History of Science Museum: Collection Database Search

Narratives

Inventory no. 41667 - Former Display Label #2

EFFLORESCENCE FROM THE WALLS OF THIS BASEMENT

The damp walls of this basement have a tendency to exude nitre or saltpetre (mainly potassium and calcium nitrates - see the adjacent label), formed by the decomposition of organic waste material in the old 'Town Ditch' and from Exeter College's 'privy house' (established in 1612), the contents of which collapsed into the site during the digging of the foundations. The first attempt at a systematic analysis was by Martin Wall, MD, FRS (1747-1824), Reader in Chemistry in the University of Oxford, whose paper on the subject was read before the Manchester Literary and Philosophical Society on 19 November 1783. Dr Wall wrote:

"A common and familiar fact ... will at least prove, that if nitre ... is not obtainable from the putrefaction of animal matters only, the addition of a very small quantity of vegetable matter is sufficient for its production. I argue from the quality of the saline efflorescence found on old walls, which are exposed to impregnation from animal matters in a state of putrefaction. The wall of one end of my chemical school, or laboratory, is almost entirely covered with such an efflorescence. The laboratory is a large vaulted room under ground, into which the sun seldom has admission. It is built of stone, and therefore, except when fires are kept up for lectures, or occasional experiments, is liable to be damp. The wall, to which I allude, is immediately under a retired passage, a very convenient place of retreat to foot-passengers under certain circumstances of necessity. The ground, therefore, and the adjacent wall have been for years largely impregnated with excrementitious animal fluids, in all the different stages of putrefaction. The saline efflorescence on such walls is sometimes supposed to be alkaline, and really to be the fossile alkali; but ... in this instance, with which others of a similar sort probably have some analogy, it was perfect nitre".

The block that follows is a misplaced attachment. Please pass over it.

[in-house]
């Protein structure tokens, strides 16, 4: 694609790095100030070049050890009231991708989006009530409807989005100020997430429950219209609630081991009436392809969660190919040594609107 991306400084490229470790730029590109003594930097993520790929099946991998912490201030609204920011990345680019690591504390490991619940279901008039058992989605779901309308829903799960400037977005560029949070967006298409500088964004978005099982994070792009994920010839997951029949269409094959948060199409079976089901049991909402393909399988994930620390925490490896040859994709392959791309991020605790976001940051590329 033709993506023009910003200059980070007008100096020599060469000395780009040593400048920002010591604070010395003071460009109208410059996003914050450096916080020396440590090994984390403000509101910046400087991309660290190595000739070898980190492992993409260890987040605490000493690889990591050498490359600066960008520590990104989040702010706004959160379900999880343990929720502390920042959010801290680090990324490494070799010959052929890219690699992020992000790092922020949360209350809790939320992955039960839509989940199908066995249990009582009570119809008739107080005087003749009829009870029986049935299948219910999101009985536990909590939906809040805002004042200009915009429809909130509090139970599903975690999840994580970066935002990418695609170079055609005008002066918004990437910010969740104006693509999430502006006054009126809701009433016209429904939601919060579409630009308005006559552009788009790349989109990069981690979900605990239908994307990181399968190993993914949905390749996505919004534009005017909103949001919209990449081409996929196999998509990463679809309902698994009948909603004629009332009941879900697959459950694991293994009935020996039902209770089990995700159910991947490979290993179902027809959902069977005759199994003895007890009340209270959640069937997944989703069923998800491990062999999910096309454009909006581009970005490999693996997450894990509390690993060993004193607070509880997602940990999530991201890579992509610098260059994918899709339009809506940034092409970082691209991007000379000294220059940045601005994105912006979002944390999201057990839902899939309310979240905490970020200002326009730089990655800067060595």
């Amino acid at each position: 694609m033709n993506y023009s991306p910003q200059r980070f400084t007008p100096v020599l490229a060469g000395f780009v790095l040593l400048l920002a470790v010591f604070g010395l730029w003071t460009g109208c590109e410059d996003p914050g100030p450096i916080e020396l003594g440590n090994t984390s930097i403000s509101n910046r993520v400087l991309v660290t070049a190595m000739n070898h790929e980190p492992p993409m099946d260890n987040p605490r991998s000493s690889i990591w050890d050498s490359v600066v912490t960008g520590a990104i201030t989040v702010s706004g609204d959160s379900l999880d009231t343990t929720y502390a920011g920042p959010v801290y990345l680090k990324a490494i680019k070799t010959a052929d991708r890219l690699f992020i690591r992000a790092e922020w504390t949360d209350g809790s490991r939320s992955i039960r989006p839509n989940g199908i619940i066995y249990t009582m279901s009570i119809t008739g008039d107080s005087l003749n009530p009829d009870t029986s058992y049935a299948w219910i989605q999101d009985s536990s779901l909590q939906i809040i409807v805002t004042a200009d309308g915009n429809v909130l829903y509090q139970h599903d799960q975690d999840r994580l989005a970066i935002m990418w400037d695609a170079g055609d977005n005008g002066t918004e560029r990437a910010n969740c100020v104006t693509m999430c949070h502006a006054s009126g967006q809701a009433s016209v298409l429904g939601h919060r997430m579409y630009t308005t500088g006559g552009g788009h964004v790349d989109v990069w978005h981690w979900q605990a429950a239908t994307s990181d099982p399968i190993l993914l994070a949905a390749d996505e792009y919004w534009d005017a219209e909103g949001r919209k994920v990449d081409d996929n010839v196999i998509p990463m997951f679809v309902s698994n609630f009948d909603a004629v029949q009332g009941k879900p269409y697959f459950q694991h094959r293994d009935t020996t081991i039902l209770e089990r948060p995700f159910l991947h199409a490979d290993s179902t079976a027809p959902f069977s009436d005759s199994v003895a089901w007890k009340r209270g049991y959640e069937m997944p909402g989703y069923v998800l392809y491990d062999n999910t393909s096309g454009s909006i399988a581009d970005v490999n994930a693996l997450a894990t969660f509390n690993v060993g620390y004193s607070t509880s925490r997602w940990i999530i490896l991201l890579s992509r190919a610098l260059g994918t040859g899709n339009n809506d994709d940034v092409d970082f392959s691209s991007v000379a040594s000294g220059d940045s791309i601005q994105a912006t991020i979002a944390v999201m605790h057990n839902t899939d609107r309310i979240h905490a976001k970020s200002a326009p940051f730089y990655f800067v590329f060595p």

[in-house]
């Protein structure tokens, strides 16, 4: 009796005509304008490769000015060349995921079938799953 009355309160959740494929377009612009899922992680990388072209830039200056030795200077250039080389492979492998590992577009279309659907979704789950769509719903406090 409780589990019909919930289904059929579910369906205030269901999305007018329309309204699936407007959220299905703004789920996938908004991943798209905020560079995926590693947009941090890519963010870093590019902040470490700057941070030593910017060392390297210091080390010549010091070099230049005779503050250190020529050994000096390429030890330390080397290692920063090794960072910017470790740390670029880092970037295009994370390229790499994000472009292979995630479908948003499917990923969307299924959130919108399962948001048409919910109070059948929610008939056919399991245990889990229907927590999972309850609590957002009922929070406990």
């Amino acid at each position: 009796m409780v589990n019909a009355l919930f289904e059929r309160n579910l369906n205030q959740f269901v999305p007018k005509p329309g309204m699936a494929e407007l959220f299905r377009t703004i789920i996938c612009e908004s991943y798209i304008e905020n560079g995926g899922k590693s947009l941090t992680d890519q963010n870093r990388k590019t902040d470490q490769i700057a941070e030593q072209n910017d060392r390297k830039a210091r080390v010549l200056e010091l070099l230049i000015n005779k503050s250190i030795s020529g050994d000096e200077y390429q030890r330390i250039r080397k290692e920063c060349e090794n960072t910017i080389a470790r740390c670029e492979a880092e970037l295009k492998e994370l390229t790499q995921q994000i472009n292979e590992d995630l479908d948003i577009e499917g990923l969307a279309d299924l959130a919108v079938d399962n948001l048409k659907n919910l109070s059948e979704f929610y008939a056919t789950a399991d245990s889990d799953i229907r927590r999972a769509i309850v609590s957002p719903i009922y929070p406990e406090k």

M Wall, ""Remarks on the Origin of the Vegetable Fixed Alkali, with some collateral Observations on Nitre"", Memoirs of the Literary and Philosophical Society of Manchester, vol. 2 (1785), pp. 77-78 (pp. 67-79).

Other narratives:

Related Objects: